March 20

What was advertised in a colonial American newspaper 250 years ago this week?

Mar 20 - 3:17:1768 Virginia Gazette Purdie and Dixon
Virginia Gazette [Purdie and Dixon] (March 17, 1768).

“ADVERTISEMENTS (of a moderate Length) inserted in it for 3s. the first Week, and 2s. each Week after.”

Alexander Purdie and John Dixon published the Virginia Gazette in Williamsburg in 1768. William Rind also published the Virginia Gazette in Williamsburg in 1768, though it was not the same newspaper despite bearing the same name. The printers competed for subscribers, readers, and advertisers as well as customers for job printing. Most eighteenth-century printers did not regularly list their rates for subscriptions or advertisements in their newspapers, but Purdie and Dixon did so in the colophon of their Virginia Gazette, as did Rind in the colophon of his Virginia Gazette.

Not surprisingly, the competitors set the same rates. An annual subscription cost 12 shillings and 6 pence. Advertisements were much more lucrative for printers. Purdie and Dixon specified that colonists could have “ADVERTISEMENTS (of a moderate Length) inserted … for 3s. the first Week, and 2s. each Week after.” Rind named the same prices, though he also offered a further clarification: “long ones in Proportion.” Among eighteenth-century printers who did publish their advertising rates that was a standard practice. Purdie and Dixon most likely adopted the same practice even if they did not underscore it in the colophon of their Virginia Gazette. What qualified as an advertisement “of a moderate Length” likely depended on negotiations between printer and advertiser. Neither Purdie and Dixon nor Rind indicated whether they defined length by the number of words or the amount of space on the page or both. Although the two would have been roughly proportional, inserting woodcuts or deploying several lines of type set in larger font did occupy more space.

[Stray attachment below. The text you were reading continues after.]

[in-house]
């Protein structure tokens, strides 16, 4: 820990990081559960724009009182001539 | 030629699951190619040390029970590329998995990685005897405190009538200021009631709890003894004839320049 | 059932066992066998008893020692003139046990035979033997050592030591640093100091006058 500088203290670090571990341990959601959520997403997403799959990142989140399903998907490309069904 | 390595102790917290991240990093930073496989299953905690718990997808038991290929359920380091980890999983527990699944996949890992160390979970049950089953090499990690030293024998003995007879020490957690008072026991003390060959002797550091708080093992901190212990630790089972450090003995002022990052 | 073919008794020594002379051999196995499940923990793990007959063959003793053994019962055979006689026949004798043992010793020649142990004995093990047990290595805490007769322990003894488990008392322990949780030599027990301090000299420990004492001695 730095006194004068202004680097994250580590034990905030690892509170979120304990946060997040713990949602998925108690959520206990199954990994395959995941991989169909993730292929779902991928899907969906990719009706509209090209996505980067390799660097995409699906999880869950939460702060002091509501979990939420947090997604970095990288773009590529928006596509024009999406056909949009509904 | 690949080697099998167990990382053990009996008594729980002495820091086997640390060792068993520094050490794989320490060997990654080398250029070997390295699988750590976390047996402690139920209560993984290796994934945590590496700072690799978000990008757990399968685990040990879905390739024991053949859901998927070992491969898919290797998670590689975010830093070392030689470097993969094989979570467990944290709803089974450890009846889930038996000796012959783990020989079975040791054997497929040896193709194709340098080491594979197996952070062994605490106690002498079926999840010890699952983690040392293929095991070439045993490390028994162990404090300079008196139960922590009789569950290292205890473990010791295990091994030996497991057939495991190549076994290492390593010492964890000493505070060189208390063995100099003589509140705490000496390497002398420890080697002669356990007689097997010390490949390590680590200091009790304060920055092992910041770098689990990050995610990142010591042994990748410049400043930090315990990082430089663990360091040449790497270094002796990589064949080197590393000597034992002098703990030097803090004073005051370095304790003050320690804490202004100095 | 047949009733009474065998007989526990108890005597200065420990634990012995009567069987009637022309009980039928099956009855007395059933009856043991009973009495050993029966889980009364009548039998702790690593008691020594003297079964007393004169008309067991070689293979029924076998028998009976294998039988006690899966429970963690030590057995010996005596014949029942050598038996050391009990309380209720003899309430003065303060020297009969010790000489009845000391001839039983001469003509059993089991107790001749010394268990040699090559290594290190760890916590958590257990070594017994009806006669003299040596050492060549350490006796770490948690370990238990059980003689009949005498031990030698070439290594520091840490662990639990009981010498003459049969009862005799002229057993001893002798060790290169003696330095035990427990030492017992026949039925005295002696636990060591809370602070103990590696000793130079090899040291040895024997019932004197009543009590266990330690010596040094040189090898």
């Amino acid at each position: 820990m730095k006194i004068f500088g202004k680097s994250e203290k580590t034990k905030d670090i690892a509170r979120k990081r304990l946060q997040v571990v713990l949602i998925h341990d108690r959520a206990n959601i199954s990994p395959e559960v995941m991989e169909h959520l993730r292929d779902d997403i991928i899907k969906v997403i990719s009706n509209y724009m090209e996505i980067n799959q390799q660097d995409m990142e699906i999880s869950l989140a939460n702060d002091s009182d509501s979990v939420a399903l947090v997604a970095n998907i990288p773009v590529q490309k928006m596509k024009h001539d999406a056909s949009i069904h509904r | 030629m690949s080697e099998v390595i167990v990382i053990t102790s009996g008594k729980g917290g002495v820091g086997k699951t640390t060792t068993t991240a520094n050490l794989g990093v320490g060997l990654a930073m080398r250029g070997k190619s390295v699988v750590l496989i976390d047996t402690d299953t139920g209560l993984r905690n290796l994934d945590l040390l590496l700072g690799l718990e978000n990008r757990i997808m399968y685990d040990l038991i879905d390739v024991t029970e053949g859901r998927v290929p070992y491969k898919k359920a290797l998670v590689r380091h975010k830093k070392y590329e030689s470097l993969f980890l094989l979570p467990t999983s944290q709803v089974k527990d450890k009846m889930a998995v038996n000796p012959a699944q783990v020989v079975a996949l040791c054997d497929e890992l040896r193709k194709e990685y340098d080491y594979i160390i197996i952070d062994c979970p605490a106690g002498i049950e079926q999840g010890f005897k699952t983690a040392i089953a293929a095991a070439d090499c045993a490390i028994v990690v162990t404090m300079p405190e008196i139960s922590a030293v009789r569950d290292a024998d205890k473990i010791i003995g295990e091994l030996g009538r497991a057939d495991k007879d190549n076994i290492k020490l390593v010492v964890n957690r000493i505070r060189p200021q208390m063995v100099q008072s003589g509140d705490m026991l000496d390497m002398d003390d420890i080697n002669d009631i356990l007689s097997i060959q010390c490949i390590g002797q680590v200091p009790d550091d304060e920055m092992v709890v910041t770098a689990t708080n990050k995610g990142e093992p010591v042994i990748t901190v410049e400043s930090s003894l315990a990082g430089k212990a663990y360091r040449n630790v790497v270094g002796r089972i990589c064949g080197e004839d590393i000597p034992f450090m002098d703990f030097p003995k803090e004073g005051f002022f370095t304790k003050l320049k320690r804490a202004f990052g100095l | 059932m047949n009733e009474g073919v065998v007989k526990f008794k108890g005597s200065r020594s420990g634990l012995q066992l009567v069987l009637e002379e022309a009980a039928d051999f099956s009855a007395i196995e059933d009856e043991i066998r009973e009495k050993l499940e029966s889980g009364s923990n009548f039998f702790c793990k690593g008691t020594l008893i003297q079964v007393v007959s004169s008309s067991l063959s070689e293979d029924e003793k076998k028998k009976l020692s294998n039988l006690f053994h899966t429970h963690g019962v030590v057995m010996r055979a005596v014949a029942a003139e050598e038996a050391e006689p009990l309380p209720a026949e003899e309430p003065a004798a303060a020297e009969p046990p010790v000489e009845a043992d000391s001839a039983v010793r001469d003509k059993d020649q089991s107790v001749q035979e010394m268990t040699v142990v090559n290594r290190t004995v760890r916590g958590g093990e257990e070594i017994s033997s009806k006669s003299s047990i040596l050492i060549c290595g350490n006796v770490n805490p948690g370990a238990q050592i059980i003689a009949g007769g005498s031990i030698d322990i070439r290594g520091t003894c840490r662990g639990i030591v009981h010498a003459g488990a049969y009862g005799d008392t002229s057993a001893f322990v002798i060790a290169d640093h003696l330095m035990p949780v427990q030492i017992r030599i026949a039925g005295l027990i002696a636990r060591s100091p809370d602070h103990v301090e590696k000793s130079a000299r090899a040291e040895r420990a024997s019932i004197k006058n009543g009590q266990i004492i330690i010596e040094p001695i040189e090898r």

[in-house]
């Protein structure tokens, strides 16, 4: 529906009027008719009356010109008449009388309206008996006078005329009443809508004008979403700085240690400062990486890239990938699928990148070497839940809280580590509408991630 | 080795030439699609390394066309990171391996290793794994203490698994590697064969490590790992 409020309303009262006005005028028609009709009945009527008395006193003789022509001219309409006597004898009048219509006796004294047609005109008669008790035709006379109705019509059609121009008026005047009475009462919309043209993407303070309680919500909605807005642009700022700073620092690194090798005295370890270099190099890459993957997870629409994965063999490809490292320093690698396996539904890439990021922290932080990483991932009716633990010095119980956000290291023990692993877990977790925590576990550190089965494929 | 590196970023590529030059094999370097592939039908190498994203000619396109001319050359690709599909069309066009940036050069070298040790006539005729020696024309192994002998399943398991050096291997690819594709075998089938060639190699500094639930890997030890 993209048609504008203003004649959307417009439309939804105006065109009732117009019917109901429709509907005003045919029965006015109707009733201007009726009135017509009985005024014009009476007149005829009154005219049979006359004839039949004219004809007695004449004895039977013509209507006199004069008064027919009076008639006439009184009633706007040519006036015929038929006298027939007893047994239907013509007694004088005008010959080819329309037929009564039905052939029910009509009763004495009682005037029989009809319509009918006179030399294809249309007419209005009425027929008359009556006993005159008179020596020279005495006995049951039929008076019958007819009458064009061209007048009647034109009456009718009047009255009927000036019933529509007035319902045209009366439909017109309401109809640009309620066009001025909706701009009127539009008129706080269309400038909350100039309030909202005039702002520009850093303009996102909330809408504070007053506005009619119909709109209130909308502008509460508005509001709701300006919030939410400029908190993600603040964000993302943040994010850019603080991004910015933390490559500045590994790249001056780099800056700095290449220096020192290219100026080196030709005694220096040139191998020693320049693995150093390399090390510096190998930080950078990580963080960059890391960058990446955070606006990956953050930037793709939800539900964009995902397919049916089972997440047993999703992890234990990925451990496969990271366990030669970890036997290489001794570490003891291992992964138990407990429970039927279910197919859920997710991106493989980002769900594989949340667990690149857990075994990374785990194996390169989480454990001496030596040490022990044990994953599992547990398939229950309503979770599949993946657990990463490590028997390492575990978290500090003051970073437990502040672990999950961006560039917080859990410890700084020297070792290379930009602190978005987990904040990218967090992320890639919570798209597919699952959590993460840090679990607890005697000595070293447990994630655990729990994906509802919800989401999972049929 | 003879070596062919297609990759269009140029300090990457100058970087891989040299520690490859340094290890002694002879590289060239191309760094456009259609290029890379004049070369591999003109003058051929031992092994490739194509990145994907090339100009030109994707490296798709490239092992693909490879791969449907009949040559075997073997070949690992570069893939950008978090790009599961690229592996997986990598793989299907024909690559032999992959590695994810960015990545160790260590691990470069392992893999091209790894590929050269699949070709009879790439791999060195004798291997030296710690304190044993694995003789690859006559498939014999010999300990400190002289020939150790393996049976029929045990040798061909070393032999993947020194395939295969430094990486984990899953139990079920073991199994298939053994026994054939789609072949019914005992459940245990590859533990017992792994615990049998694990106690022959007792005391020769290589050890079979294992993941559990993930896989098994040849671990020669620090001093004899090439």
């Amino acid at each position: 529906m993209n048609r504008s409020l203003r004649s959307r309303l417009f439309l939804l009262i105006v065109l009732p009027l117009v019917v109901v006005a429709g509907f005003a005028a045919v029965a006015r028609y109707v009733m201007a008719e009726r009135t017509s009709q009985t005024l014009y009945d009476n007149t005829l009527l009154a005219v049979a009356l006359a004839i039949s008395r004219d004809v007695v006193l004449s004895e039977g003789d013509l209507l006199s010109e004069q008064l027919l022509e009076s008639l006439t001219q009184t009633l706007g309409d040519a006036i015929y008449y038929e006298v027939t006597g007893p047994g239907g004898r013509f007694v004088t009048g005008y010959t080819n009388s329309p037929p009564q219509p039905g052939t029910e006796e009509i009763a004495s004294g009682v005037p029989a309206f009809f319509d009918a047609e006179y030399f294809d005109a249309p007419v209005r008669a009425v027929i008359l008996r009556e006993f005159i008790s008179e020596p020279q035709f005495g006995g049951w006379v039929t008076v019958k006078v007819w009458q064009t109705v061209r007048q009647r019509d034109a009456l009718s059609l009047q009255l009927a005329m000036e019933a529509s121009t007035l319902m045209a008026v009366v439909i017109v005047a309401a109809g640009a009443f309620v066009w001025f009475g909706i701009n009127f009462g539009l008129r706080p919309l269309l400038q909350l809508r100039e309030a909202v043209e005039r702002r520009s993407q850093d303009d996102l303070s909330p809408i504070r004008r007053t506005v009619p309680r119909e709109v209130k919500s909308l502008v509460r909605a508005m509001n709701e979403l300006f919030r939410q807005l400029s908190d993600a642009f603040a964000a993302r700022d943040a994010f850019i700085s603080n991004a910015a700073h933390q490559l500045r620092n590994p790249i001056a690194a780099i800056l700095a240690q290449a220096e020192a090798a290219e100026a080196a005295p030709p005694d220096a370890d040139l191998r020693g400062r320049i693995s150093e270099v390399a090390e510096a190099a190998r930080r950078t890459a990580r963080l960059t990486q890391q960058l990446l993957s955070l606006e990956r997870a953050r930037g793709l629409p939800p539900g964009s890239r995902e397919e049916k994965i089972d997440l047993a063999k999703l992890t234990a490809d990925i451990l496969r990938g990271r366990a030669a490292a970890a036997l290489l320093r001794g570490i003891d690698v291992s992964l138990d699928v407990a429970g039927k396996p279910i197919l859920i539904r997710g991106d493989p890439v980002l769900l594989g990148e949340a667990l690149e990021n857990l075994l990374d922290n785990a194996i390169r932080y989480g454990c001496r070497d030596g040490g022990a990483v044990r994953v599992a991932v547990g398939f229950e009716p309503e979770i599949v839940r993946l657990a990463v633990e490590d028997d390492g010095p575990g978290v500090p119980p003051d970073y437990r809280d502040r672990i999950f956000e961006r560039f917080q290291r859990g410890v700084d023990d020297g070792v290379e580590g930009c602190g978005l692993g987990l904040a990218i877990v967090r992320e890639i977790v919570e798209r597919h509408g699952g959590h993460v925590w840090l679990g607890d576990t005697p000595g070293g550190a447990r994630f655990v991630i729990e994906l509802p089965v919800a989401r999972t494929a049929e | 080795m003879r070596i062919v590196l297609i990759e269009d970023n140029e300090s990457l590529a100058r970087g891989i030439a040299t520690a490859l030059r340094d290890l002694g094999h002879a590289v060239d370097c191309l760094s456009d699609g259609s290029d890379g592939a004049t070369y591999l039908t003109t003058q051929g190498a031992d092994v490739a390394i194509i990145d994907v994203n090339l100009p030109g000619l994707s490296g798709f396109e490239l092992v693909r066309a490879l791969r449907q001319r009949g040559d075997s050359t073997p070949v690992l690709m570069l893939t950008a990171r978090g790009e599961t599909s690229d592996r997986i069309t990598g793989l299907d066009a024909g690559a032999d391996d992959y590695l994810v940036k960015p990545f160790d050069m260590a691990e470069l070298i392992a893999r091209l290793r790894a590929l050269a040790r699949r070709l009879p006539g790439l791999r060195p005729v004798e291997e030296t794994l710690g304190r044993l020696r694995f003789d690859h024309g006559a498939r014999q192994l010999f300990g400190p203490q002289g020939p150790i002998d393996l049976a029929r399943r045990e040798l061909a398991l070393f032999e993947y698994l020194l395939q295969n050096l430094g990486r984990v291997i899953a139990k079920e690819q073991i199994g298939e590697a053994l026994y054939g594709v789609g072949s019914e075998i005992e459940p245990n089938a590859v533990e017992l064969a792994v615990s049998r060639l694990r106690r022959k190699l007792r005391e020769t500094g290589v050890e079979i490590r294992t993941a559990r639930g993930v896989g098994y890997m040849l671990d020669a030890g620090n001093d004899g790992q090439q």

These rates reveal that advertising could generate significant revenues that contributed to making it possible for printers to publish their newspapers and disseminate news and other content, including editorial pieces like the tenth missive in the “LETTERS From a FARMER in Pennsylvania to the inhabitants of the British colonies” that appeared in both Virginia Gazettes on March 17, 1768. In “Letter X,” John Dickinson warned about the progression of tyranny that colonists could expect if the current abuses by Parliament were not challenged but instead became precedent for future governance from the other side of the Atlantic.

At 12 pence per shilling, a subscription to either Virginia Gazette cost 150 pence total, just under 3 pence per issue. An advertisement, however, cost twelve times as much, three shillings, just for its first insertion. This model, advertising funding the distribution of other content, continued into the nineteenth century and beyond with the introduction of new media made possible by advancing technologies. Although we take this system for granted today and even lament the intrusion of advertising into practically every aspect of daily life, colonists depended on advertising for its role in delivering the news at a crucial point in American history. Advertising provided an important alternate revenue stream for printers, helping them to spread news and editorial content during the imperial crisis that eventually resulted in the American Revolution.

November 15

What was advertised in a colonial American newspaper 250 years ago this week?

Nov 15 - 11:12:1767 Virginia Gazette
Virginia Gazette (November 12, 1767).